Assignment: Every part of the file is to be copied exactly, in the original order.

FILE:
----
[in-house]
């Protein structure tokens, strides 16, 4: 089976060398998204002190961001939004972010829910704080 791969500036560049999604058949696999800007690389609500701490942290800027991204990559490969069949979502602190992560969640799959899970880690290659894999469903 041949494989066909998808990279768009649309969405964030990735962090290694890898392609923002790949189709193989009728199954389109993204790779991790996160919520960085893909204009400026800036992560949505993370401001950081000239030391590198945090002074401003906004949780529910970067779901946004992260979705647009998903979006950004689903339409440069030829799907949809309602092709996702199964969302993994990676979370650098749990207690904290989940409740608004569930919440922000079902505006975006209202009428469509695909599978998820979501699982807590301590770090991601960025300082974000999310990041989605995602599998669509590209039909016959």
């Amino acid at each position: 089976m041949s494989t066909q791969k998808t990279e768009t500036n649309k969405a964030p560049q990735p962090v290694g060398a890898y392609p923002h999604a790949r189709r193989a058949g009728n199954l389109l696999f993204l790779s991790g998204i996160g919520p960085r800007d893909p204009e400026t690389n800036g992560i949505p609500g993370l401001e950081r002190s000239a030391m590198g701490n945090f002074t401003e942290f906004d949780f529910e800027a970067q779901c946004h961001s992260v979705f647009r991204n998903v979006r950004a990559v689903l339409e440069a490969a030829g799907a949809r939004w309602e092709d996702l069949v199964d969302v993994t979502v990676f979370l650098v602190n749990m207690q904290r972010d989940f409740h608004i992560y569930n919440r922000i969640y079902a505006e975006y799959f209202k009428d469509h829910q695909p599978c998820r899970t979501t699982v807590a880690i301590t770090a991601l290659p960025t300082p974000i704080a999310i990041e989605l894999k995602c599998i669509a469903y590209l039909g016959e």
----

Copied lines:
[in-house]
């Protein structure tokens, strides 16, 4: 089976060398998204002190961001939004972010829910704080 791969500036560049999604058949696999800007690389609500701490942290800027991204990559490969069949979502602190992560969640799959899970880690290659894999469903 041949494989066909998808990279768009649309969405964030990735962090290694890898392609923002790949189709193989009728199954389109993204790779991790996160919520960085893909204009400026800036992560949505993370401001950081000239030391590198945090002074401003906004949780529910970067779901946004992260979705647009998903979006950004689903339409440069030829799907949809309602092709996702199964969302993994990676979370650098749990207690904290989940409740608004569930919440922000079902505006975006209202009428469509695909599978998820979501699982807590301590770090991601960025300082974000999310990041989605995602599998669509590209039909016959």
């Amino acid at each position: 089976m041949s494989t066909q791969k998808t990279e768009t500036n649309k969405a964030p560049q990735p962090v290694g060398a890898y392609p923002h999604a790949r189709r193989a058949g009728n199954l389109l696999f993204l790779s991790g998204i996160g919520p960085r800007d893909p204009e400026t690389n800036g992560i949505p609500g993370l401001e950081r002190s000239a030391m590198g701490n945090f002074t401003e942290f906004d949780f529910e800027a970067q779901c946004h961001s992260v979705f647009r991204n998903v979006r950004a990559v689903l339409e440069a490969a030829g799907a949809r939004w309602e092709d996702l069949v199964d969302v993994t979502v990676f979370l650098v602190n749990m207690q904290r972010d989940f409740h608004i992560y569930n919440r922000i969640y079902a505006e975006y799959f209202k009428d469509h829910q695909p599978c998820r899970t979501t699982v807590a880690i301590t770090a991601l290659p960025t300082p974000i704080a999310i990041e989605l894999k995602c599998i669509a469903y590209l039909g016959e």